Experience with other technologies requires us to be cautious. An example is clear of pesticides and agro-toxics that were sold for 40 years as solution to various rural problems and stated that does not involve risks or cause damage to health. After decades without control, it was confirmed in causing multiple damage to the environment and health, which is why many of these substances are now prohibited, controlled or in the process of being withdrawn from the market.
In Mexico, the health authority strives to protect ourselves against health risks not performed in the investigation on GMOs: to authorize the consumption of these agencies, based on information presented by creative companies of transgenics interested in commercializing them.
By this irresponsibility in Mexico, nobody knows who are eating GMOs, or how and in what quantities. Consumers themselves are ignorant of what they have eaten, and in what quantities. Without this basic monitoring, it will be very difficult or impossible to document what happens with those who eat transgenic and what damages are caused to their health.
Scientific research on the safety of GMOs and their impact on Mexicans should be performed in Mexico in an independent, impartial manner and with a sense of public interest. As long as that scientific research is not carried out, consumers concerned about their health and the health of their family, can reject consuming GMOs.
Health and environmental risks
Nobody guarantees that consumption of GM is safe in the medium and long term health of consumers.
• Alteration or instability genes may lead to the production of new toxins.
• New protein produced by external gene may cause allergies.
The constant consumption of antibiotic markers in GMOs can cause resistance to these drugs.
GMOs may cause unwanted, unexpected effects. Recent studies have shown damage in rats and mice that consumed transgenic peas and corn.
Consumers worldwide are refusing to eat GM. Mexicans do not have to eat risky GM products which are rejected throughout Europe and China (among many others).
Risks to the environment are also very serious: GMOs may produce unexpected, unwanted and irreversible impacts on the environment as transgenic contamination of native and wild species, or transfer of genes from a variety of species, thus affecting many other organisms in the ecosystem.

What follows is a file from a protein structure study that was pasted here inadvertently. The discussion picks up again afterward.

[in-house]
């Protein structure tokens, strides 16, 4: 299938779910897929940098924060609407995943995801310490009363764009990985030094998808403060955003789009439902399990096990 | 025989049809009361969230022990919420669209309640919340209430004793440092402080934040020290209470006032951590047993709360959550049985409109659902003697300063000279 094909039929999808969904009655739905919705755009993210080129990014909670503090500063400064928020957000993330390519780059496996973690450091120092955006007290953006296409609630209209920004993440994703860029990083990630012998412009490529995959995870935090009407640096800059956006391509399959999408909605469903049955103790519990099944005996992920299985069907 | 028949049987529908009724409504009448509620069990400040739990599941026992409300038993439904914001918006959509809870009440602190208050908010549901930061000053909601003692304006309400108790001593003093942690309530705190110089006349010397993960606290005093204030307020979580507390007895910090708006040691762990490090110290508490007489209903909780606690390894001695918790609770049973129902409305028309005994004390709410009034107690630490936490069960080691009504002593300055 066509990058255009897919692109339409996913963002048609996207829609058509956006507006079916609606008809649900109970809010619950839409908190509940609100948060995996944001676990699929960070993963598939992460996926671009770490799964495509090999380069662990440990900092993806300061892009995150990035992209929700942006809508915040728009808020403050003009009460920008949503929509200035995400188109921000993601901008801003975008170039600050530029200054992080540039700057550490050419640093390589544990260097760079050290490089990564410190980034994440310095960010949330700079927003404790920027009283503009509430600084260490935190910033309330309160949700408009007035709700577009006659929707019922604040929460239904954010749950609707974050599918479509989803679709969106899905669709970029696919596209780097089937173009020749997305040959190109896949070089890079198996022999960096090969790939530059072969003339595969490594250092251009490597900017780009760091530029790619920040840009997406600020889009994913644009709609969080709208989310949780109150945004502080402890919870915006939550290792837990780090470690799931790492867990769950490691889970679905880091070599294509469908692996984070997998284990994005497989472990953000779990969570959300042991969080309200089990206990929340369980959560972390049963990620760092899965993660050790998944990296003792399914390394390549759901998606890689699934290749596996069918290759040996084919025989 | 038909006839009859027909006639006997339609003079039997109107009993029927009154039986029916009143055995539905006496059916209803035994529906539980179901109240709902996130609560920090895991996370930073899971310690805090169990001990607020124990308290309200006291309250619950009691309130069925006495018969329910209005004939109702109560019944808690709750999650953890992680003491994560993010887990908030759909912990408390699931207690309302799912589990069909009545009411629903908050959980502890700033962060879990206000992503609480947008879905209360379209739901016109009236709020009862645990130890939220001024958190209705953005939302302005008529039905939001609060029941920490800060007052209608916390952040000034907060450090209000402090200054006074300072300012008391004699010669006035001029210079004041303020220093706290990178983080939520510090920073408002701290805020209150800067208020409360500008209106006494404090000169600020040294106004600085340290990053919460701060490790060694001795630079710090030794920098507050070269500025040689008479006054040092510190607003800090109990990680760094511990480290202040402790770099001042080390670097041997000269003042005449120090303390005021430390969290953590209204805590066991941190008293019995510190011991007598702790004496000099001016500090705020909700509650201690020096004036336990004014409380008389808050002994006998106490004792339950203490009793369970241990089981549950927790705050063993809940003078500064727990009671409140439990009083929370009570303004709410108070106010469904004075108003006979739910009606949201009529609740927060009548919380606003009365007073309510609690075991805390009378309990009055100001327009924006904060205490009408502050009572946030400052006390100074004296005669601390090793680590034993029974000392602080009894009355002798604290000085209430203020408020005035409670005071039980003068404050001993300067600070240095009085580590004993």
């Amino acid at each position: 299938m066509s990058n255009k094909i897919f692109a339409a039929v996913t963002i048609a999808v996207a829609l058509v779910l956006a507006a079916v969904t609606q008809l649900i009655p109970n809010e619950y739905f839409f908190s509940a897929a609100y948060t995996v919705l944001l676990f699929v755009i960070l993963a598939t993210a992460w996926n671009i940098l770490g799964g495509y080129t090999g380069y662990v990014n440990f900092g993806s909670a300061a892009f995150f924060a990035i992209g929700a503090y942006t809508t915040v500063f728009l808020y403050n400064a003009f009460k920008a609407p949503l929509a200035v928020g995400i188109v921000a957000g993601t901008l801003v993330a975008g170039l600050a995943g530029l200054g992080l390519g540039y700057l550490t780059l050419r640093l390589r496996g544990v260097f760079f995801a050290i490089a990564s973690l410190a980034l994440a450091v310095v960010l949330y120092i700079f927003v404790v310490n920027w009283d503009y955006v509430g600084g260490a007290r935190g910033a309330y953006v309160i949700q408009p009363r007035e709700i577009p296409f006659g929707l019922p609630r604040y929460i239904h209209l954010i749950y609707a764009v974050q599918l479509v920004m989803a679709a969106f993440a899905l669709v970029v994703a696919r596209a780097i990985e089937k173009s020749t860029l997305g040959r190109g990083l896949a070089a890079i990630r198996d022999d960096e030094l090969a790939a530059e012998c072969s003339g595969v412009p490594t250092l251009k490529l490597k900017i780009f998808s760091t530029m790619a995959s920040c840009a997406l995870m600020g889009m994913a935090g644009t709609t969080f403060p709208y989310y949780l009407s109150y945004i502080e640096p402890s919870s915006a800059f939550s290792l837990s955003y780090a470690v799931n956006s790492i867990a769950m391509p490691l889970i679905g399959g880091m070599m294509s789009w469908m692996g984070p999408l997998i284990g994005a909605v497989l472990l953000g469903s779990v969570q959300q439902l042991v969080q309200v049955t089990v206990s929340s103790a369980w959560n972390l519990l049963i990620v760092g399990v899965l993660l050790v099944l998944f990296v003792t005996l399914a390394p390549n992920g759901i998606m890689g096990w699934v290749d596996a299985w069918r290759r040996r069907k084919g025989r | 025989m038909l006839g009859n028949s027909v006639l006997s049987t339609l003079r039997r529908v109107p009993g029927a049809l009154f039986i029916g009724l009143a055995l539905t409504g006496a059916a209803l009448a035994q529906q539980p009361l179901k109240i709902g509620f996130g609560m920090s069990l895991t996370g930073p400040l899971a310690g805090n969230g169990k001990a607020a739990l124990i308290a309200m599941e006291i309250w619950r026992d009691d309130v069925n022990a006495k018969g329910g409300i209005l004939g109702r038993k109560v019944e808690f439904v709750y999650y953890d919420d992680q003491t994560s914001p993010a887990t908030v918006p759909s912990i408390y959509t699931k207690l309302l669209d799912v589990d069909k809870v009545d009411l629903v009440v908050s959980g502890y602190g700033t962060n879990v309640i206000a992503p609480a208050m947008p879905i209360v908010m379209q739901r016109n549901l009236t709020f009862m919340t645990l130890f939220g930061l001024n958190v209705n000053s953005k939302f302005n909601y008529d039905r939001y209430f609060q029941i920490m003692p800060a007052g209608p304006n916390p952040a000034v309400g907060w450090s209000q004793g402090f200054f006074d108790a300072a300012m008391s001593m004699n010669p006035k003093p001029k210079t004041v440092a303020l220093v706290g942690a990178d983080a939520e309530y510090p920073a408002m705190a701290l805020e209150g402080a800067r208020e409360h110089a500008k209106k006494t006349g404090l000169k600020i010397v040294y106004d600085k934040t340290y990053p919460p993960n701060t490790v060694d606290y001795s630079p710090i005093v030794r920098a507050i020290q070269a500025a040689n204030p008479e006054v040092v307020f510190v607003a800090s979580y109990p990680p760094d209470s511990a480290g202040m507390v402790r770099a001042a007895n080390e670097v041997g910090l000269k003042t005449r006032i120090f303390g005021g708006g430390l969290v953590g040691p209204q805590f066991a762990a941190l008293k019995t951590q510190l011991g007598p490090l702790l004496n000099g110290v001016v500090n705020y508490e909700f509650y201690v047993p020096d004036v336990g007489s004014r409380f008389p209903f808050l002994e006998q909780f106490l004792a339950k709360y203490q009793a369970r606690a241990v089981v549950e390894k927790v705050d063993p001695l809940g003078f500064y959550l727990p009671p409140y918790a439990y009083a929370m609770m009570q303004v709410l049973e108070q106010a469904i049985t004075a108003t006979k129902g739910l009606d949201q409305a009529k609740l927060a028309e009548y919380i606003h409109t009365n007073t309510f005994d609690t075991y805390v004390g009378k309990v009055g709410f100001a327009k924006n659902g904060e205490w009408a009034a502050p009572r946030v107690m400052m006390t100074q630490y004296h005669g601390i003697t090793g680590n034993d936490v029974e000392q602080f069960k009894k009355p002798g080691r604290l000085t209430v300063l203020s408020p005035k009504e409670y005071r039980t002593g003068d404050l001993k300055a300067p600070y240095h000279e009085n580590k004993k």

It runs the risk of food that the environment may contaminate with GM, causing it not to be edible, as pharmacists or for industrial uses.
Transgenic crops create problems, not solve them
GMOs are no more than a new form of concentrated wealth in the hands of very few transnational biotechnology and agro-food like Monsanto, Syngenta (formerly Novartis), DuPont (Pioneer), Bayer Crop Science and Dow.
United States shows production losses in transgenic soybean of up to 7% compared to conventional soybean. In Mexico, GMOs are not produced by most of the Mexican farmers who have small plots of land planted with various crops (bean, bean, pumpkin, quelites, apart from corn), under environment variables, unsuitable for existing GMOs.
In addition, most Mexican peasants do not finance the technology package (designed for large surfaces of monoculture equipped with irrigation, machinery, fertilizers, herbicides) essential to make transgenic crops "highly productive".
According to the Victor M. Toledo agroecólogo, GMOs only could benefit a few agroindustrials, putting at risk more than 80 percent of farmers, all consumers and the environment.
GMOs do not solve the hunger. GMOs do not produce more or help the food sovereignty of the people. To actually end hunger in the world, a trading system is needed that is equitable and sustainable, as well as public policies that promote the capacity of each country to produce their own healthy food and distribute them with justice.
How can I avoid eating genetically modified?
The first suggestion in not eating GM is by preparing fresh food at home and avoiding the industrialized foods that may contain ingredients GM. This simple action can ensure a healthy diet and also avoid excess sugars, fats partially hydrogenated (trans), additives, colorants and conservatives containing industrialized food.